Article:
God’s love and justice thus agreed to the penalty—cutting off from life the rebel who otherwise would have increased his own misery, yet it is apparent to all that malice or bitterness toward his creature is not shown. Nor could God be so, since his character is love. We have elsewhere shown that after having justly sentenced man to death—taken from him all right to live—God in LOVE marked out a plan by which whosoever will may again have life by a resurrection from the dead. This plan, as already shown, does not SET ASIDE the justness of God’s opposition and displeasure and sentence of death on the sinner, but vindicates his justice and love by permitting the Lamb of God to take away the sin of the world by giving his life a ransom (equivalent price) for all.

How grossly Jehovah’s character has been misrepresented and his anger misunderstood for malice and bitterness by nearly all the nominal Churches of to-day! It is generally agreed, except by Calvinists, that Jehovah had none but good designs toward his human son Adam when he made him perfect and upright and placed him in Eden. When Adam sinned, all are agreed that God was angry, displeased, or opposed to his creatures. But more, it is claimed that his malice and hatred pursued them even beyond the tomb, and that when they died Jehovah exerted special power and continued their lives in some other place, generally called a “lake of fire” (by those who do not understand that expression in the book of symbols—Revelation). There, it is claimed, Adam has been kept in torture for over five thousand years.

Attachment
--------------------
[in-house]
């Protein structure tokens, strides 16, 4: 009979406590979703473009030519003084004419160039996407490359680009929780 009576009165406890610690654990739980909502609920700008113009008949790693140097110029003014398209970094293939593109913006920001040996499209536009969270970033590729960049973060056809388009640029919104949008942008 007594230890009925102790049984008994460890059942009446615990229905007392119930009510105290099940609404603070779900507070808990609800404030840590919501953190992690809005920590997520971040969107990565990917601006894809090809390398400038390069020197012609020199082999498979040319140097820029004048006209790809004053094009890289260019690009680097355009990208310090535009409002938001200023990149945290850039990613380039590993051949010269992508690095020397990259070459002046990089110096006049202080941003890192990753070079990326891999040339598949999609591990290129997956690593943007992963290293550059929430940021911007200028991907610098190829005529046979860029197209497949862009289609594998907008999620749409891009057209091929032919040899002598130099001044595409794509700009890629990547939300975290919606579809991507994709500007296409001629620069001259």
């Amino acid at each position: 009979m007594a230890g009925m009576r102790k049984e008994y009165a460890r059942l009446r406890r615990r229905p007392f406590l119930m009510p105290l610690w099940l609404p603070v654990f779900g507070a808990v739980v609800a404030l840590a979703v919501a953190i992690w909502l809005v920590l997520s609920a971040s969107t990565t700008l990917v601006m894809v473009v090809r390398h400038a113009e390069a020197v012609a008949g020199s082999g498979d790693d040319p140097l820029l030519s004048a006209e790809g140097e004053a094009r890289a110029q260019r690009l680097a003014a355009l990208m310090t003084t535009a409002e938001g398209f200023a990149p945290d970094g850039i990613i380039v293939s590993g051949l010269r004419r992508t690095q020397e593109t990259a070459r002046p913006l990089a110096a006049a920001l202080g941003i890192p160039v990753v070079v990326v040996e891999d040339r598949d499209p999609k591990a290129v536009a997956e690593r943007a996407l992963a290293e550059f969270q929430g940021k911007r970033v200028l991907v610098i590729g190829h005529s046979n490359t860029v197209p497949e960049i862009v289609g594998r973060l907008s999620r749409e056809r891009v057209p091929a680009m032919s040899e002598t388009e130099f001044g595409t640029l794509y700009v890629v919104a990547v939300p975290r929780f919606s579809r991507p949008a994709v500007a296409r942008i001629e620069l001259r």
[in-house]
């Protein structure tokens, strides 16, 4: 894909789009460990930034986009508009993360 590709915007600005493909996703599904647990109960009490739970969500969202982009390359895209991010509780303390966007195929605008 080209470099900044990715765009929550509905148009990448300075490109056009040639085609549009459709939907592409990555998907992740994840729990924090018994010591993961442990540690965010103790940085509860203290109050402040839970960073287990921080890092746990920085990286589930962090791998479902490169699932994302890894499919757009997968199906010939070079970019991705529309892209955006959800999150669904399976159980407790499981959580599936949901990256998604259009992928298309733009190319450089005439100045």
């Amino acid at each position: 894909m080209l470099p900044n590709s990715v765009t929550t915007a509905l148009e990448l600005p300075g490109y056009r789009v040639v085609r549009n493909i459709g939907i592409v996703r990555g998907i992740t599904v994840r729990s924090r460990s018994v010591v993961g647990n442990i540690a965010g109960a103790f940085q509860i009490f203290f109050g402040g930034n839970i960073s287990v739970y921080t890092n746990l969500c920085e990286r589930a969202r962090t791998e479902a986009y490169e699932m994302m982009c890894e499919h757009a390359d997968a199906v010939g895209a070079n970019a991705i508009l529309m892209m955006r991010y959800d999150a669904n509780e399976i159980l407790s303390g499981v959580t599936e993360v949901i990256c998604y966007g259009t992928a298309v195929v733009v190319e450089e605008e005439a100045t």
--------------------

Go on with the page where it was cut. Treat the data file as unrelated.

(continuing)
All will agree that no being could continue to burn so long without burning up; but it is claimed that God has become so angry about the sin that he will keep Adam alive forever in order to torment him. No one can assume that justice would require such a penalty for Adam’s transgression, and certainly love finds no place in such dealing. Nay, more, it would be, as all who can and do reason must admit, a gross injustice, and if it were true it would give the lie to every expression of the love and justice of God in Scripture. But this is all a dark nightmare, conjured in dark ages of Papal priestcraft and without foundation in the words of inspiration.

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What a blessed relief to awaken now in the morning dawn and see, as we now do, the justice and love displayed in the anger of the Lord—how all men were justly consigned to the state of death (sheol and hades, improperly translated hell in the Bible), and that because love has redeemed all, therefore all shall be resurrected and come back into life again (Rom. 5:18,19).

How blessed to think of such a God whose justice and love have been exemplified in both our condemnation and redemption.

Let us emulate our Father: “Be ye angry and sin not; let not the sun go down upon your wrath, neither give place to the devil.”


— February, 1883 —